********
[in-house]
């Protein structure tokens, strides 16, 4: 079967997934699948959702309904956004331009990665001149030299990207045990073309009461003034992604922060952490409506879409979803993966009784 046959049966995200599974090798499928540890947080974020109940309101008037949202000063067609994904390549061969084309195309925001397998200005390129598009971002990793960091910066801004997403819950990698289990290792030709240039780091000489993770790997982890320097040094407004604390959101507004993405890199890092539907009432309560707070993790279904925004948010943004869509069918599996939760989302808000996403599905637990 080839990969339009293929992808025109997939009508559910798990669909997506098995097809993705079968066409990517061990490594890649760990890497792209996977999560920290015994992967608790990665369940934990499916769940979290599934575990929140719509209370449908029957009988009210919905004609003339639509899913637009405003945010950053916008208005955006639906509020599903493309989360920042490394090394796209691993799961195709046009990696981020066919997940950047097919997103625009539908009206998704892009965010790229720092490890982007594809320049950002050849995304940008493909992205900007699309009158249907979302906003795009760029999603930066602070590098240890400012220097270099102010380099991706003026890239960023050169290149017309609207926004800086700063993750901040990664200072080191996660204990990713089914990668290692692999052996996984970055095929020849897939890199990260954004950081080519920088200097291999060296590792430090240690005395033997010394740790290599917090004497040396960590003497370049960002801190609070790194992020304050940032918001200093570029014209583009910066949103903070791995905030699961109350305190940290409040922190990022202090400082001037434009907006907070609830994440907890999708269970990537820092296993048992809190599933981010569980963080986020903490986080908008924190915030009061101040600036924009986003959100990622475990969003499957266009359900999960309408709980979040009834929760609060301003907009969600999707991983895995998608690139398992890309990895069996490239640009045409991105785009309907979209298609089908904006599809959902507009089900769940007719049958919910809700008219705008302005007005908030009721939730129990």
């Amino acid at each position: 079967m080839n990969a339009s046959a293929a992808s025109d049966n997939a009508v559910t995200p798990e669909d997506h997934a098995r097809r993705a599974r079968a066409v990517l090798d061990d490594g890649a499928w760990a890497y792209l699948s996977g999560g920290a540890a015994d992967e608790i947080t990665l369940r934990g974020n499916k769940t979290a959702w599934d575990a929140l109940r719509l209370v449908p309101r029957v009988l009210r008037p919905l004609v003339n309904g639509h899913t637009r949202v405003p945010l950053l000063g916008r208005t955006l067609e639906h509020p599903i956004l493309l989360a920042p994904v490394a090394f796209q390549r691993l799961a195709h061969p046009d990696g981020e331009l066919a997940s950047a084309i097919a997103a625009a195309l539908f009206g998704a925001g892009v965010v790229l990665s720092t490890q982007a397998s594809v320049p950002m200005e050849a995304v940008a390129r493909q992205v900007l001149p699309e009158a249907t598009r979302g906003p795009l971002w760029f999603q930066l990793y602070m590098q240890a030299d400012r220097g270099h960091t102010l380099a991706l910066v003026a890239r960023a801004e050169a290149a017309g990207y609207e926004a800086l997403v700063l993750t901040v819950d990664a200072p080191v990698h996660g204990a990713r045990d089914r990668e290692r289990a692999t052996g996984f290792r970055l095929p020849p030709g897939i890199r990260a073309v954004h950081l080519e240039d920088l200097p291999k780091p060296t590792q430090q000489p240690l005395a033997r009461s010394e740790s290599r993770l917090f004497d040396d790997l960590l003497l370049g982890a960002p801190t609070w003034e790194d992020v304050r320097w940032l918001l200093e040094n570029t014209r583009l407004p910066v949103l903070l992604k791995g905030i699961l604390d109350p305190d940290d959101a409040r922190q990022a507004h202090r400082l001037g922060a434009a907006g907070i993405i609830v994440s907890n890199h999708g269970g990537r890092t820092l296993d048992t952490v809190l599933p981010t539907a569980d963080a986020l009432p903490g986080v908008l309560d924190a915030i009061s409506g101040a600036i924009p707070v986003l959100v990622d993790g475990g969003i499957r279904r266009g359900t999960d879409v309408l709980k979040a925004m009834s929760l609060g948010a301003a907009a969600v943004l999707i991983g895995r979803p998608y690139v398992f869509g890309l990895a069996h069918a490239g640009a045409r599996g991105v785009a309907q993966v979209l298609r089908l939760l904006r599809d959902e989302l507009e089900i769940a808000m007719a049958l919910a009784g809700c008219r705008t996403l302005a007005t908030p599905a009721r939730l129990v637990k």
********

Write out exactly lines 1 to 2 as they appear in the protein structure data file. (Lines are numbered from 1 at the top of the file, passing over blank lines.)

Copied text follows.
[in-house]
């Protein structure tokens, strides 16, 4: 079967997934699948959702309904956004331009990665001149030299990207045990073309009461003034992604922060952490409506879409979803993966009784 046959049966995200599974090798499928540890947080974020109940309101008037949202000063067609994904390549061969084309195309925001397998200005390129598009971002990793960091910066801004997403819950990698289990290792030709240039780091000489993770790997982890320097040094407004604390959101507004993405890199890092539907009432309560707070993790279904925004948010943004869509069918599996939760989302808000996403599905637990 080839990969339009293929992808025109997939009508559910798990669909997506098995097809993705079968066409990517061990490594890649760990890497792209996977999560920290015994992967608790990665369940934990499916769940979290599934575990929140719509209370449908029957009988009210919905004609003339639509899913637009405003945010950053916008208005955006639906509020599903493309989360920042490394090394796209691993799961195709046009990696981020066919997940950047097919997103625009539908009206998704892009965010790229720092490890982007594809320049950002050849995304940008493909992205900007699309009158249907979302906003795009760029999603930066602070590098240890400012220097270099102010380099991706003026890239960023050169290149017309609207926004800086700063993750901040990664200072080191996660204990990713089914990668290692692999052996996984970055095929020849897939890199990260954004950081080519920088200097291999060296590792430090240690005395033997010394740790290599917090004497040396960590003497370049960002801190609070790194992020304050940032918001200093570029014209583009910066949103903070791995905030699961109350305190940290409040922190990022202090400082001037434009907006907070609830994440907890999708269970990537820092296993048992809190599933981010569980963080986020903490986080908008924190915030009061101040600036924009986003959100990622475990969003499957266009359900999960309408709980979040009834929760609060301003907009969600999707991983895995998608690139398992890309990895069996490239640009045409991105785009309907979209298609089908904006599809959902507009089900769940007719049958919910809700008219705008302005007005908030009721939730129990």